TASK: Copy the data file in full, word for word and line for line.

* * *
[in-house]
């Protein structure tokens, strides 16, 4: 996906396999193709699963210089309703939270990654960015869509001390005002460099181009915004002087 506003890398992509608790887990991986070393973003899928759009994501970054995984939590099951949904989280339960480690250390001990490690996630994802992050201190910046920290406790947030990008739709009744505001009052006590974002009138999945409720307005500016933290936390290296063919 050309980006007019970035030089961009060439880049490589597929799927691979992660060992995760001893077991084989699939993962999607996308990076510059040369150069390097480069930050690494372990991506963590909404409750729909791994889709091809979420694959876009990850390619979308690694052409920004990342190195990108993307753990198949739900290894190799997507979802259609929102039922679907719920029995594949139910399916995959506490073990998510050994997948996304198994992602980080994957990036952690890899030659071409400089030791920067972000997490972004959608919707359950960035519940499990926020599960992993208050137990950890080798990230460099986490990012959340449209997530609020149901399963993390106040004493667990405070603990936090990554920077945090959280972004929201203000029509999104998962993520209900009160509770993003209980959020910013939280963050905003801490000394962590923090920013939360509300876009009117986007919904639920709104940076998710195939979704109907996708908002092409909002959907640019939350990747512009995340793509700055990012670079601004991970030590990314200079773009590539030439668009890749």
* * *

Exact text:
[in-house]
């Protein structure tokens, strides 16, 4: 996906396999193709699963210089309703939270990654960015869509001390005002460099181009915004002087 506003890398992509608790887990991986070393973003899928759009994501970054995984939590099951949904989280339960480690250390001990490690996630994802992050201190910046920290406790947030990008739709009744505001009052006590974002009138999945409720307005500016933290936390290296063919 050309980006007019970035030089961009060439880049490589597929799927691979992660060992995760001893077991084989699939993962999607996308990076510059040369150069390097480069930050690494372990991506963590909404409750729909791994889709091809979420694959876009990850390619979308690694052409920004990342190195990108993307753990198949739900290894190799997507979802259609929102039922679907719920029995594949139910399916995959506490073990998510050994997948996304198994992602980080994957990036952690890899030659071409400089030791920067972000997490972004959608919707359950960035519940499990926020599960992993208050137990950890080798990230460099986490990012959340449209997530609020149901399963993390106040004493667990405070603990936090990554920077945090959280972004929201203000029509999104998962993520209900009160509770993003209980959020910013939280963050905003801490000394962590923090920013939360509300876009009117986007919904639920709104940076998710195939979704109907996708908002092409909002959907640019939350990747512009995340793509700055990012670079601004991970030590990314200079773009590539030439668009890749």